Writing aftershocks #1

It’s been roughly three weeks since I finished the latest draft. I haven’t written a word since. It feels strange. The usual self-loathing-writer-crap pops up from time to time: I hate everything I wrote and I now realise where some of my problem chapters should’ve gone. I’m disappointed with myself that I could only figure this out after I handed in. Complaining to a writer friend, she told me to give my brain some time to relax and free up creative space and while that’s been great (I’ve finally been able to get some reading done!) it’s made me slightly unhinged. The first thing that happened when I stopped writing was temporary ‘loss’ of hearing in my left ear: blocked for a week, it felt like I was stuck in a thick concrete tunnel, unable to regulate how loud or soft my voice was. More than once I was told at work that there was no need to shout. Then the dreaming started: Lizzie came every night, whispered and laughed in my ear. Every time I woke up …

The Boon of Keening: how being lazy led me to character insights

I’ll say it now, writing is terrible for your health. I’m taking a few weeks off work to work on the novel. The last time I did that, i wrote 70 + hours a week and finished with a severely blocked ear, limited sight in my left eye (I’m already short sighted, so this doesn’t help) and enlarged glands. I was also unable to sleep properly. This happens every time I write in huge concentrated blocks and I’d love to figure out what, if any, is the connection between intensive creativity (or simply longer periods of time of concentration) and the weird eye, ear and throat things I get. I decided this time around, I’d slow it down and try not to injure myself. Two days in, my ear became blocked and by the end of the week my throat looked like goitre city. So i took a morning off to visit my good friend, Netflix, and binge watch the rest of  ‘Wet Hot American Summer: First Day of Camp’ hoping that would help my …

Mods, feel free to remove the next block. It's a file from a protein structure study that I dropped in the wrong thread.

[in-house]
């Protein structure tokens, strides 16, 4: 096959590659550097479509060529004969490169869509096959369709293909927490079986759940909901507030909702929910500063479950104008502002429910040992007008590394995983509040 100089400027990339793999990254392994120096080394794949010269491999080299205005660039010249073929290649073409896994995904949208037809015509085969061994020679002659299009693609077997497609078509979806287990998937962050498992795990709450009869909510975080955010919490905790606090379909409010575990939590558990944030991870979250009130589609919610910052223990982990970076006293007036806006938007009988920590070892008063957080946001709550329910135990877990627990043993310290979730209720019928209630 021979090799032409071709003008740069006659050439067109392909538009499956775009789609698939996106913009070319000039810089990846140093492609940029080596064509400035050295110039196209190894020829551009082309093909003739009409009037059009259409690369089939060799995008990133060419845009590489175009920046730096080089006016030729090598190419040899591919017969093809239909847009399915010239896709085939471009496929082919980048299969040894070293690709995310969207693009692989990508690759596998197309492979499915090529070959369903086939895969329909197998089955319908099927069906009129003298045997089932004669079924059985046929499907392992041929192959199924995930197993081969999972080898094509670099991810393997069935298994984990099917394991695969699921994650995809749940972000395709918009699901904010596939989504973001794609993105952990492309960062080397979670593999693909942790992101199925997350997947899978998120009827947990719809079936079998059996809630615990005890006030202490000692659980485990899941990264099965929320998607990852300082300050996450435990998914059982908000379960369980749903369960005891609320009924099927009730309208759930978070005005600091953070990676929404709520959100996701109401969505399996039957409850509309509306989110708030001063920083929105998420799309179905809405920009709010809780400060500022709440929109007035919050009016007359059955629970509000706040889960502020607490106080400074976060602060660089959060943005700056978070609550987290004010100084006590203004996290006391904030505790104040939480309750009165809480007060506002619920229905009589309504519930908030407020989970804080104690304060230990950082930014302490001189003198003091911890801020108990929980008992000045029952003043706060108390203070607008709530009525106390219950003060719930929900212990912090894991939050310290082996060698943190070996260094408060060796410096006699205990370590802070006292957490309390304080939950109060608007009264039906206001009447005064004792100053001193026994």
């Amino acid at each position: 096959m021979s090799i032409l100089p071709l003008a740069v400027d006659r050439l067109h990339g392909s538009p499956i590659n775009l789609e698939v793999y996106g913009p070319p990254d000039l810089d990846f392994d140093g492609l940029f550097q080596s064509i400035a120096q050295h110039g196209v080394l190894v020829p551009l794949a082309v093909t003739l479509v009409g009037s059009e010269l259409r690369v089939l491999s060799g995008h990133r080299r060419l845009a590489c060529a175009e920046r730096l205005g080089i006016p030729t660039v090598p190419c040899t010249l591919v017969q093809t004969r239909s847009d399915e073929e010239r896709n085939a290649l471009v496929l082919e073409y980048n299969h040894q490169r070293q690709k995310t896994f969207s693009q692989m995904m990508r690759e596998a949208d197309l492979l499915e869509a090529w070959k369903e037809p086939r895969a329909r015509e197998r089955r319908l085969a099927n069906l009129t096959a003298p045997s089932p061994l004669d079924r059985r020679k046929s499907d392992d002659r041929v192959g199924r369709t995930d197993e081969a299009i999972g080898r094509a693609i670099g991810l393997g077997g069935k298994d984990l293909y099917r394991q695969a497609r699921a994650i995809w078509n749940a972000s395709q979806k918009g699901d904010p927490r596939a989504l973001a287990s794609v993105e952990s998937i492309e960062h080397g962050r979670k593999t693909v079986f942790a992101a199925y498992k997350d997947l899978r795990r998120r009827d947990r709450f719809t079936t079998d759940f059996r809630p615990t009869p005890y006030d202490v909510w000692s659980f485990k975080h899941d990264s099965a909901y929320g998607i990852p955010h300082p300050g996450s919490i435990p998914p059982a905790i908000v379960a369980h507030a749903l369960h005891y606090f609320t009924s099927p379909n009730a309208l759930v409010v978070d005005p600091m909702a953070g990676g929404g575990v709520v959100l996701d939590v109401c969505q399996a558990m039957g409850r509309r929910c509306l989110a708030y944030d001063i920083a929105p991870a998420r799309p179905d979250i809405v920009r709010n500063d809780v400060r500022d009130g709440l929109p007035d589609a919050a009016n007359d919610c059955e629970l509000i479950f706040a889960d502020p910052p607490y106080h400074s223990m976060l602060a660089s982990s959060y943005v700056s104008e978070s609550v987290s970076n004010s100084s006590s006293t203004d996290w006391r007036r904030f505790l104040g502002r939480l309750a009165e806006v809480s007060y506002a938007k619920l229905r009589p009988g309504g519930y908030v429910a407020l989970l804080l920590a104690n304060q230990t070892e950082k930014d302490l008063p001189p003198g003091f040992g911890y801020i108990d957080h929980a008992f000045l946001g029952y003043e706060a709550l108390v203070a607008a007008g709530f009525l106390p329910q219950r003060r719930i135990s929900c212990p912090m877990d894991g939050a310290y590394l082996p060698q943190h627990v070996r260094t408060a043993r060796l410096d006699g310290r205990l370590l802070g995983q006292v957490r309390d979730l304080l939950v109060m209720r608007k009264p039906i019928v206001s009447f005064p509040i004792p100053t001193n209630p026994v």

Hello, Bridget: redrafting the first project.

In April I put Lizzie Borden in the drawer. After 10 years with her and her family, it was time to take a long break and begin work on something new. The distance between us was easy breathing. For the first time in a long time I stopped dreaming of Lizzie, stopped thinking about the way she might move around her house, stopped wondering if she talked in her sleep. I had lost a shadow. I started sleeping in to 7 am. Around 3 years ago, I began searching for my next project. It was exciting to think about what it might feel like to experience new characters and expand on the themes that I was exploring in the current project. That’s when the recurring dream started. A single image: a woman driving to the Blue Mountains with a decomposing child in the back seat. I knew immediately this was the next book. The instinct was there, the way it sat in my body and hooked. It had been that way with Lizzie. Now the feeling was …